In 2012, 2.5 million adults were treated in emergency rooms for injuries sustained in a car wreck.
Young adults aged 18 to 24 are more likely to be involved in and sustain injuries from an automobile wreck than any other adult age group.
Seatbelts reduce the occurrence of injuries or death by approximately 50%.
Adults aged 18 to 24 are less likely to wear their seatbelts than adults over the age of 35.
If you aren’t wearing your seat belt you’re risking death (NHTSA)
Males are less likely to wear seatbelts than females.
Drivers in rural areas are less likely to wear seatbelts than those in suburban or urban areas.
Since the mid-1960s, American automobiles have been required by law to be outfitted with some type of seatbelts due to the overwhelming evidence that they save lives; however, many drivers still refuse or “forget” to wear theirs. The following video explains the physics of seat belts.
Seatbelt technology has advanced over the decades and there are several types of restraints you may encounter in vehicles:
The three-point seatbelt is most commonly used in new car models. It retracts at a point above the shoulder and next to one hip and an adjustable buckle is carried over the lap of the motorist to connect at the opposite hip. This type of seatbelt locks when the brakes are applied, keeping the body in place against the seat.
The lap belt is an adjustable strap that only goes across the person’s lap. It is adjustable to fit the person’s body size, but is not retractable. Lap belts used to be legal for front and rear seat usage, so you may encounter them in very old and classic cars. Today, lap belts are usually found in the middle back seat and are commonly used to secure child safety seats.
Motorized seatbelts were used for a time in the early to mid 1990s in many models. These seatbelts consist of two separate straps. The first is a retractable lap belt that buckles close to the hip. The second is a retractable strap that originates on the inside of the seat and buckles into a moving buckle that rotates back and forth on the edge of the body of the car. When the car is stopped, the buckle rotates towards the front of the vehicle, allowing the driver or passenger to exit without removing the second strap. This type of seatbelt was only used in front seats and is rarely seen in new cars today.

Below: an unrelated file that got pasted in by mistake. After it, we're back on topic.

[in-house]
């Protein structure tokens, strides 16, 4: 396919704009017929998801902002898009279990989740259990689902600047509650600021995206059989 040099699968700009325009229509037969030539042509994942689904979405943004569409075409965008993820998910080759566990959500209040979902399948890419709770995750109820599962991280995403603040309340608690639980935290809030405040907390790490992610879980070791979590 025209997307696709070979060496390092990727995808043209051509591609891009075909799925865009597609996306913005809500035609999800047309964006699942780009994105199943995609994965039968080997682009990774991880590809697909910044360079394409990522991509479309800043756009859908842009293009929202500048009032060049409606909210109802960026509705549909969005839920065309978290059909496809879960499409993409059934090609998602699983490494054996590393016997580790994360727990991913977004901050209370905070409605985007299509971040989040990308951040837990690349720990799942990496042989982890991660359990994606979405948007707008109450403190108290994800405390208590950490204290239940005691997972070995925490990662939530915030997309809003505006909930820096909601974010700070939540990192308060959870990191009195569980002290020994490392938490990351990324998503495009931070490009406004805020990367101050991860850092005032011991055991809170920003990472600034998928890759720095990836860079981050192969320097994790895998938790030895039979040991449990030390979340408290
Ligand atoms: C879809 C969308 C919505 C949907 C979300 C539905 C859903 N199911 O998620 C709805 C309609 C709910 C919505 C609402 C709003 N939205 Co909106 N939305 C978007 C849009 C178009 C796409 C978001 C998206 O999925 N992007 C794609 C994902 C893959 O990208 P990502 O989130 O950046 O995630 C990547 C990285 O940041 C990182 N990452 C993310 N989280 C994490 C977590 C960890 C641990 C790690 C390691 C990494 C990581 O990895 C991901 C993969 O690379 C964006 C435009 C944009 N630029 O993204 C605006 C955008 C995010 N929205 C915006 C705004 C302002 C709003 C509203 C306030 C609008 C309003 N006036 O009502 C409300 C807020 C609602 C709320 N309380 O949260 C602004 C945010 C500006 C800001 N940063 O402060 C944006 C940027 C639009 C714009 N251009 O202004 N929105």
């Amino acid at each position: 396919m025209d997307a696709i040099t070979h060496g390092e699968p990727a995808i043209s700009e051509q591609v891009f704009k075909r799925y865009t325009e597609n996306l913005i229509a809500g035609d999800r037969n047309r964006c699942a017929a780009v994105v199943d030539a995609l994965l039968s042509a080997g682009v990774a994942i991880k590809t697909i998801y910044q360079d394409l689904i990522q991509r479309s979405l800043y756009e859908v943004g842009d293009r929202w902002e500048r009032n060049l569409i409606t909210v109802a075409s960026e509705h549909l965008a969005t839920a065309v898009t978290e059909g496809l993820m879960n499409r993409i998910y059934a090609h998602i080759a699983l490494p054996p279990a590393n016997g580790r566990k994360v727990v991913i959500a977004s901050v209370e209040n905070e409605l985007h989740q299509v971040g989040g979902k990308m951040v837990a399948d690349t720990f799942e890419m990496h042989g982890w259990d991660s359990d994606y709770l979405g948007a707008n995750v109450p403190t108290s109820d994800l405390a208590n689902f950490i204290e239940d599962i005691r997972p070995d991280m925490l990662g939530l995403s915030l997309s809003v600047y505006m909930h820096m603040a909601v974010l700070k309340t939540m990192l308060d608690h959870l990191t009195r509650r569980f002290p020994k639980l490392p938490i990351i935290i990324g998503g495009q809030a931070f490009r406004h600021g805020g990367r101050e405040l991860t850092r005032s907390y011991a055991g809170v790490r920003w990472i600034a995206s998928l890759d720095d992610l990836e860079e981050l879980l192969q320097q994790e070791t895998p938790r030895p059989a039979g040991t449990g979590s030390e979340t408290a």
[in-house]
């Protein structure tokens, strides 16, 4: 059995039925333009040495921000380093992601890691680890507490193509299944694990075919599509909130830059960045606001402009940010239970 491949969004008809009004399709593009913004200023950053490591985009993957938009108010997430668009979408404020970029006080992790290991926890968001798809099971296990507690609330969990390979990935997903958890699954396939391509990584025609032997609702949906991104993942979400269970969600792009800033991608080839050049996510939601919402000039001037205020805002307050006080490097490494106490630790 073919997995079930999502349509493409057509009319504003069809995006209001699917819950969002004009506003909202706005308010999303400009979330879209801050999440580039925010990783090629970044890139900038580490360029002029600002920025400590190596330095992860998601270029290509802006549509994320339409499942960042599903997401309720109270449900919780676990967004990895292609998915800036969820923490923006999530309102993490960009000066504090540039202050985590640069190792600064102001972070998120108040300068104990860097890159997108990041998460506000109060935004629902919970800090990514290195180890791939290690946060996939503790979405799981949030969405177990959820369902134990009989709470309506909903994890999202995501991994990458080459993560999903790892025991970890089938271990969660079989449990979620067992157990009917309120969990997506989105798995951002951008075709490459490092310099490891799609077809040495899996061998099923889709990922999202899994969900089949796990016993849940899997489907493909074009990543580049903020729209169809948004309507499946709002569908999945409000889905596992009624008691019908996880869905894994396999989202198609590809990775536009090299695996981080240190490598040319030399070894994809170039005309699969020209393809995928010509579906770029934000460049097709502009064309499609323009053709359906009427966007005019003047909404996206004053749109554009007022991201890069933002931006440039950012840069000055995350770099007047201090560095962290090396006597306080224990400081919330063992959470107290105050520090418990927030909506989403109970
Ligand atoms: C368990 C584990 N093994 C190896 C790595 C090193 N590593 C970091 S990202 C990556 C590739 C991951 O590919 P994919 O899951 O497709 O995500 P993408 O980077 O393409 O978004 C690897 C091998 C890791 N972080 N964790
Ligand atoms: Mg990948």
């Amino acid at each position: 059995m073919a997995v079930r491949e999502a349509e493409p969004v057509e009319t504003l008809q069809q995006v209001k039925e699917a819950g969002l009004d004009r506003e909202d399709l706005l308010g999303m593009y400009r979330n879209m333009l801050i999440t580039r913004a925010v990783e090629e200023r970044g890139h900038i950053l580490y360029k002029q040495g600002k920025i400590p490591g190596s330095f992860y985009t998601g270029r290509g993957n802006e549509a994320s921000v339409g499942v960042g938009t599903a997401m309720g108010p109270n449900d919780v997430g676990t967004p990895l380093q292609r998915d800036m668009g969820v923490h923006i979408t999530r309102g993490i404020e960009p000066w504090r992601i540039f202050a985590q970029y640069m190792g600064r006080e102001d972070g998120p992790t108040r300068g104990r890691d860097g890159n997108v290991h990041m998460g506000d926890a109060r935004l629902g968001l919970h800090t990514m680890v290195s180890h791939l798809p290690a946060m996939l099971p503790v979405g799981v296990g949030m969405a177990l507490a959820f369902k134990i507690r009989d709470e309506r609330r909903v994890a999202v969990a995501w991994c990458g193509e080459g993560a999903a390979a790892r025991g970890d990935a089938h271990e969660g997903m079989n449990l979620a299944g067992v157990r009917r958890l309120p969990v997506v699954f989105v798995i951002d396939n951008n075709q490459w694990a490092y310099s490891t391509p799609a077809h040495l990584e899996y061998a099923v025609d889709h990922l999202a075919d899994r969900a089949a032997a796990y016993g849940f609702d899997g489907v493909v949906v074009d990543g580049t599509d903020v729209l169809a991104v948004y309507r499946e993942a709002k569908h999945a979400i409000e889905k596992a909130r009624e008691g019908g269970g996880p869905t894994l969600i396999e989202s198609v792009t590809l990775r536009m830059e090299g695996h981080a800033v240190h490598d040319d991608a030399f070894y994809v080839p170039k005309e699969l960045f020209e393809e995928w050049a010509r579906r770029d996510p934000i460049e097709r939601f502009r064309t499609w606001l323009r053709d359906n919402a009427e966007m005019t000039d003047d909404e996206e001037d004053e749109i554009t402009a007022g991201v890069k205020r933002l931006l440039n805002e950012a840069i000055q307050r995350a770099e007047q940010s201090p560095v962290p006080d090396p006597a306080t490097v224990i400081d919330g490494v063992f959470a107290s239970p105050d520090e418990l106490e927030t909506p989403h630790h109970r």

Harness seatbelts come in many varieties ranging from four to six points. While these are not used in typical passenger cars, some high-end sports cars are outfitted with this type of seatbelt for added safety at high speeds.
Here are a couple of tips to ensure that your seatbelt is properly adjusted:
The lap belt portion of the standard seat belt should be snug but not uncomfortable. It should lie across the hipbones.
The shoulder strap should also be snug but not constrict your movement or breathing. It should run diagonally across your torso and lie across the side of your collar bone that is closest to the exterior of the car. Most models have a lever that moves the origination point of the shoulder strap up and down for people of different heights.
This website lists the requirements of each state’s law and whether failing to wear a seatbelt is a primary or secondary offense. Whether required or not, every driver should wear his or her seatbelt every time the vehicle is in motion. It is also paramount to ask your passengers to buckle up, here is a short but effective explanation why:
Seatbelts are your best insurance against being injured in an auto accident and your best defense against a drunk driver.
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